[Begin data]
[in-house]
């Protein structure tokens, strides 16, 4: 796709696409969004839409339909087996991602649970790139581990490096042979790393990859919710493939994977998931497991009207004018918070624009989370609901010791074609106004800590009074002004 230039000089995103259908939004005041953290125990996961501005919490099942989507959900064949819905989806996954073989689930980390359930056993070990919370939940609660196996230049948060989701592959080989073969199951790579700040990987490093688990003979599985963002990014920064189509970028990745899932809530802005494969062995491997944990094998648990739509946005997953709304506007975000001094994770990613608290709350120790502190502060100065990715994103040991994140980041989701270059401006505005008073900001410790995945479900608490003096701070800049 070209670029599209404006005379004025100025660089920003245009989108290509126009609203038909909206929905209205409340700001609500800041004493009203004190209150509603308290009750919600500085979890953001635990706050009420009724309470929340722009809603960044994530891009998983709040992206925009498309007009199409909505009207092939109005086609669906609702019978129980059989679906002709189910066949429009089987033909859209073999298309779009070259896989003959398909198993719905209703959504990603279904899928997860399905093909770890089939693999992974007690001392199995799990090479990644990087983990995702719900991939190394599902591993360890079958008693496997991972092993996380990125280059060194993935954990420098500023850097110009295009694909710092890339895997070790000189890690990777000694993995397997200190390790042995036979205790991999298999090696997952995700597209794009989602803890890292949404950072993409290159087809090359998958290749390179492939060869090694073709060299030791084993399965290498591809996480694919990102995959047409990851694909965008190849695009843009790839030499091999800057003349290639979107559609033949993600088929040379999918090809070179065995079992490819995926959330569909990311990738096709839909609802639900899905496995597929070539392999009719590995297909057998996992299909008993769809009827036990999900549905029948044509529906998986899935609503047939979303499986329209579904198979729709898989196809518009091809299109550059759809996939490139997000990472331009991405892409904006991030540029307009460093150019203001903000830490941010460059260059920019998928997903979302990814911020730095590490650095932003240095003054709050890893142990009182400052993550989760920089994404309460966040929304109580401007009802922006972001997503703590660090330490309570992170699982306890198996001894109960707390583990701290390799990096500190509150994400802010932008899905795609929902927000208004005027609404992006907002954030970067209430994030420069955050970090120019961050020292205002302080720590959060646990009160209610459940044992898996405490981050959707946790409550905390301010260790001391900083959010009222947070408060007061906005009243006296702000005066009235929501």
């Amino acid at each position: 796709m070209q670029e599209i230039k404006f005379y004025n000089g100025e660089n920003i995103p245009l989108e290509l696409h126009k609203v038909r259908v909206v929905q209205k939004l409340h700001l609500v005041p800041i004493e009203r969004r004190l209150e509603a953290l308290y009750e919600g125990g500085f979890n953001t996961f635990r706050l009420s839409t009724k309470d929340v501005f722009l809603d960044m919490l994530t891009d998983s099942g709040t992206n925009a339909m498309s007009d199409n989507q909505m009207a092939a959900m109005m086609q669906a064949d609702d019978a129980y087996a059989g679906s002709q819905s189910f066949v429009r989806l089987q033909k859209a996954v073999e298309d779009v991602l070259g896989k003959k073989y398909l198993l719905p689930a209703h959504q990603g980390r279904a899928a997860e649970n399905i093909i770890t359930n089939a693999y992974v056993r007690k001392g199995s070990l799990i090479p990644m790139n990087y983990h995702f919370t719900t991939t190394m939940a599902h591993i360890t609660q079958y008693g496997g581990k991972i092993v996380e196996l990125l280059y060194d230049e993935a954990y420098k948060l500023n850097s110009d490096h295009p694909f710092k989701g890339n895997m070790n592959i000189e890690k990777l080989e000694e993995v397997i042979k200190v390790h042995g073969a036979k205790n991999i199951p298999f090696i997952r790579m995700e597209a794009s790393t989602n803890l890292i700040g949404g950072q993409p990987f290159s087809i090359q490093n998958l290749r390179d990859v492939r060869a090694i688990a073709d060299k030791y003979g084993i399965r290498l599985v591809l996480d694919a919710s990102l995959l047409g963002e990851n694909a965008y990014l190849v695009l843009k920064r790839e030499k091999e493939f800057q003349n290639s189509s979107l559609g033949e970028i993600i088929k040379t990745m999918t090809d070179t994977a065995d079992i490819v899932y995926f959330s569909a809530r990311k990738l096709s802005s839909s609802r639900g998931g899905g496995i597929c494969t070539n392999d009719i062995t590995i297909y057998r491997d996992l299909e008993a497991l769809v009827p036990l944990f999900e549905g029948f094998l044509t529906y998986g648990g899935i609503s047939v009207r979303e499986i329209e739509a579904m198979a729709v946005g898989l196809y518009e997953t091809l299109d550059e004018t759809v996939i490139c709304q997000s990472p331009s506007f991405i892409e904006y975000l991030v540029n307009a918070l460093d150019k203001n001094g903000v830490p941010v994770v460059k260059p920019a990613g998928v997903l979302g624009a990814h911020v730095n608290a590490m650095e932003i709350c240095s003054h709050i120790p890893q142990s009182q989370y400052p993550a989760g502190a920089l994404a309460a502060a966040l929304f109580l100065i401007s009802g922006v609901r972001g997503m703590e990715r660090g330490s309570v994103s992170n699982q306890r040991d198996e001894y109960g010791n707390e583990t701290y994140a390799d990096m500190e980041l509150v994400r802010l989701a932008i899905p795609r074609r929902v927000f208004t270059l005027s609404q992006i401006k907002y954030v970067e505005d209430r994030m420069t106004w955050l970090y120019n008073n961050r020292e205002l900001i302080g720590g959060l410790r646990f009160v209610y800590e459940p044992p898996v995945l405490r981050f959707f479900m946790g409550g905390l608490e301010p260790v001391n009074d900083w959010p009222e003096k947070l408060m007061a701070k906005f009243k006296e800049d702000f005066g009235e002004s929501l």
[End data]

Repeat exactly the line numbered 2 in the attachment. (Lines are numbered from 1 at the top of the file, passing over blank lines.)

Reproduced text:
């Protein structure tokens, strides 16, 4: 796709696409969004839409339909087996991602649970790139581990490096042979790393990859919710493939994977998931497991009207004018918070624009989370609901010791074609106004800590009074002004 230039000089995103259908939004005041953290125990996961501005919490099942989507959900064949819905989806996954073989689930980390359930056993070990919370939940609660196996230049948060989701592959080989073969199951790579700040990987490093688990003979599985963002990014920064189509970028990745899932809530802005494969062995491997944990094998648990739509946005997953709304506007975000001094994770990613608290709350120790502190502060100065990715994103040991994140980041989701270059401006505005008073900001410790995945479900608490003096701070800049 070209670029599209404006005379004025100025660089920003245009989108290509126009609203038909909206929905209205409340700001609500800041004493009203004190209150509603308290009750919600500085979890953001635990706050009420009724309470929340722009809603960044994530891009998983709040992206925009498309007009199409909505009207092939109005086609669906609702019978129980059989679906002709189910066949429009089987033909859209073999298309779009070259896989003959398909198993719905209703959504990603279904899928997860399905093909770890089939693999992974007690001392199995799990090479990644990087983990995702719900991939190394599902591993360890079958008693496997991972092993996380990125280059060194993935954990420098500023850097110009295009694909710092890339895997070790000189890690990777000694993995397997200190390790042995036979205790991999298999090696997952995700597209794009989602803890890292949404950072993409290159087809090359998958290749390179492939060869090694073709060299030791084993399965290498591809996480694919990102995959047409990851694909965008190849695009843009790839030499091999800057003349290639979107559609033949993600088929040379999918090809070179065995079992490819995926959330569909990311990738096709839909609802639900899905496995597929070539392999009719590995297909057998996992299909008993769809009827036990999900549905029948044509529906998986899935609503047939979303499986329209579904198979729709898989196809518009091809299109550059759809996939490139997000990472331009991405892409904006991030540029307009460093150019203001903000830490941010460059260059920019998928997903979302990814911020730095590490650095932003240095003054709050890893142990009182400052993550989760920089994404309460966040929304109580401007009802922006972001997503703590660090330490309570992170699982306890198996001894109960707390583990701290390799990096500190509150994400802010932008899905795609929902927000208004005027609404992006907002954030970067209430994030420069955050970090120019961050020292205002302080720590959060646990009160209610459940044992898996405490981050959707946790409550905390301010260790001391900083959010009222947070408060007061906005009243006296702000005066009235929501």